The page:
By Jin Akiyama, Hiro Ito, Toshinori Sakai, Yushi Uno

ISBN-10: 3319485318

ISBN-13: 9783319485317

ISBN-10: 3319485326

ISBN-13: 9783319485324

This booklet constitutes the completely refereed post-conference lawsuits of the 18th eastern convention on Discrete and Computational Geometry and Graphs, JDCDGG 2015, held in Kyoto, Japan, in September 2015.

The overall of 25 papers integrated during this quantity used to be conscientiously reviewed and chosen from sixty four submissions. The papers function advances made within the box of computational geometry and concentrate on rising applied sciences, new method and purposes, graph idea and dynamics.

This lawsuits are devoted to Naoki Katoh at the get together of his retirement from Kyoto University.

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Extra resources for Discrete and Computational Geometry and Graphs: 18th Japan Conference, JCDCGG 2015, Kyoto, Japan, September 14-16, 2015, Revised Selected Papers

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Comput. 14, 182–196 (1984) 17. : Computational Geometry: An Introduction. Springer, Berlin (1990) 18. : Line-constrained k-median, k-means, and k-center problems in the plane. -S. ) ISAAC 2014. LNCS, vol. 8889, pp. 3–14. Springer, Heidelberg (2014). 1007/978-3-319-13075-0 1 Dissection with the Fewest Pieces is Hard, Even to Approximate Jeffrey Bosboom1(B) , Erik D. Demaine1 , Martin L. edu Abstract. We prove that it is NP-hard to dissect one simple orthogonal polygon into another using a given number of pieces, as is approximating the fewest pieces to within a factor of 1 + 1/1080 − ε.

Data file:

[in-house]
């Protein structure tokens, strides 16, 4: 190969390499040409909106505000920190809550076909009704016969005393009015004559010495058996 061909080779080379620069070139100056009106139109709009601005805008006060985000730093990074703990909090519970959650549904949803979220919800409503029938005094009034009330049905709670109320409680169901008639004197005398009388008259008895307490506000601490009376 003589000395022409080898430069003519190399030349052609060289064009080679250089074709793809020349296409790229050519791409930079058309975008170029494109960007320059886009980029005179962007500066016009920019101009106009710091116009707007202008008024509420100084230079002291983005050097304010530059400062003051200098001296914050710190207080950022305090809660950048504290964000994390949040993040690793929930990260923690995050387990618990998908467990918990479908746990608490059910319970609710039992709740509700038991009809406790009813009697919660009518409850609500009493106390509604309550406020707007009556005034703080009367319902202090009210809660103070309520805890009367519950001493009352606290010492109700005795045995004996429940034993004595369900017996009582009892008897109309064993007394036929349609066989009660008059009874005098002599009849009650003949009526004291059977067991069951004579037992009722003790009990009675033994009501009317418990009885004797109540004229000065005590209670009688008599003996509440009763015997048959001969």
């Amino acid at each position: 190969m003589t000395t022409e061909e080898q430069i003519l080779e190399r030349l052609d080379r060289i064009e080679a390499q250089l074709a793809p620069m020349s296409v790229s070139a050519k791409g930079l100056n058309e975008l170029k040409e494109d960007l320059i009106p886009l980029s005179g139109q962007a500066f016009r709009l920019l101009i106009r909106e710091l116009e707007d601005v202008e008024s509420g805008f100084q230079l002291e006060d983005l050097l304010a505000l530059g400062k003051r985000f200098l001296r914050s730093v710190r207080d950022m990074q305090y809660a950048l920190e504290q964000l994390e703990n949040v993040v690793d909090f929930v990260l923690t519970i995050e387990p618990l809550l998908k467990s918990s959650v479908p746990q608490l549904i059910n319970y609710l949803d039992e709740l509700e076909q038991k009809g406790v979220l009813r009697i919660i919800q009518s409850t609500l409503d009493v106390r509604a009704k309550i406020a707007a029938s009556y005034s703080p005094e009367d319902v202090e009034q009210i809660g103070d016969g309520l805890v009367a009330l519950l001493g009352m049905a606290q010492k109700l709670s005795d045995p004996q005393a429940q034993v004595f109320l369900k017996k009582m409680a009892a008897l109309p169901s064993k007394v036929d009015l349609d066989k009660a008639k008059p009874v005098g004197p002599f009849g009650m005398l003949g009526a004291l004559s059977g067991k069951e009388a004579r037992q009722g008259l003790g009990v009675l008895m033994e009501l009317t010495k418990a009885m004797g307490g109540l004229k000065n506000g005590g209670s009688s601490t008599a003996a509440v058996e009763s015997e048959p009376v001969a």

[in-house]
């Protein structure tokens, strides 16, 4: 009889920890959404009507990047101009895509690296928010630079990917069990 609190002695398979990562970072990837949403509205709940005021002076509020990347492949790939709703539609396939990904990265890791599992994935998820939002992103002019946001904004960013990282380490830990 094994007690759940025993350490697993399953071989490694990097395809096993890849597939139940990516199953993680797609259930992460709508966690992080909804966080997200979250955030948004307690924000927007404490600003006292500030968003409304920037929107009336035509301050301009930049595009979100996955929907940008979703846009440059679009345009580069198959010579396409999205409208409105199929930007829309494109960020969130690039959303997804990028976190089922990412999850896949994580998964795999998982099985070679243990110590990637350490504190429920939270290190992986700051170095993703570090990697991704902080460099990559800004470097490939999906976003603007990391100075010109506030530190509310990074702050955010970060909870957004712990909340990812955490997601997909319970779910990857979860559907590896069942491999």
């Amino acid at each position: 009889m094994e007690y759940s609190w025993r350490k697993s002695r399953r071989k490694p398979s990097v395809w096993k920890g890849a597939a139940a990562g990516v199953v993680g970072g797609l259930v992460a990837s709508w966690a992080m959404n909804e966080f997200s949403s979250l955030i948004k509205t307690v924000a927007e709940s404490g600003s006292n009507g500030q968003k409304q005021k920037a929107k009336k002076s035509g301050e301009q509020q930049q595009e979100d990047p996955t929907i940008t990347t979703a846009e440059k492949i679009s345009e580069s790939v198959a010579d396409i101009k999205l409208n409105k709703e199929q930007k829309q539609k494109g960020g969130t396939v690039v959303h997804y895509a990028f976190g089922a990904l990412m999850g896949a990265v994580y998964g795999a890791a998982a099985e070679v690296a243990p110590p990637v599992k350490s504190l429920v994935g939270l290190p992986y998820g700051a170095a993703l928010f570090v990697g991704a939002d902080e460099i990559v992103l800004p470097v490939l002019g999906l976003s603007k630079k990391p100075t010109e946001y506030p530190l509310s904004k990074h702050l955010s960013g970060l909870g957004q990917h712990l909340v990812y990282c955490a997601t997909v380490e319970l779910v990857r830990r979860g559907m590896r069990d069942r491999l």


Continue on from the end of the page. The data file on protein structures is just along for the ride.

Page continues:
2. [Up phase] While v is the right child of p(v) (the parent of v) do v = p(v). Let vr be right child of v. (a) Update x = min{x, m(vr )}. (b) If x > λ(vr ) then set v = p(v), and repeat Step 2. Else let v = vr . 3. [Down phase] Let vl be the left child of vertex of v. (a) Update x = min{x, m(vl )}. (b) If x ≤ λ(vl ) then set v = vl else set v = vr . (c) If v is a leaf lj , set xout = min{x, rj } and stop. Else repeat Step 3. Once the first piercing point is identified, and if it doesn’t pierce all the active intervals on the x-axis, then we invoke UpDown(xin , Tρ , cy ) again with xin set to xout returned from the first invocation, to find the second piercing point, and so forth.

Reversible Nets of Polyhedra 19 (a) D1 : N1 : + ⇒ (b) (c) Fig. 9. A swirl net of a regular tetrahedron. (k = 1, 2, . . , n) inside N1 (Fig. 9(b)). Then, any such D2 doesn’t intersect D1 . (Fig. 9(c)). As in Theorem 2, dissect N1 along D2 into n pieces P1 , . . , Pn , and then connect them in sequence using n − 1 hinges on the perimeter of N1 to form a chain. Fix one of the end-pieces of the chain and rotate the remaining pieces then forming net N2 which is obtained by cutting P along D2 (Fig.

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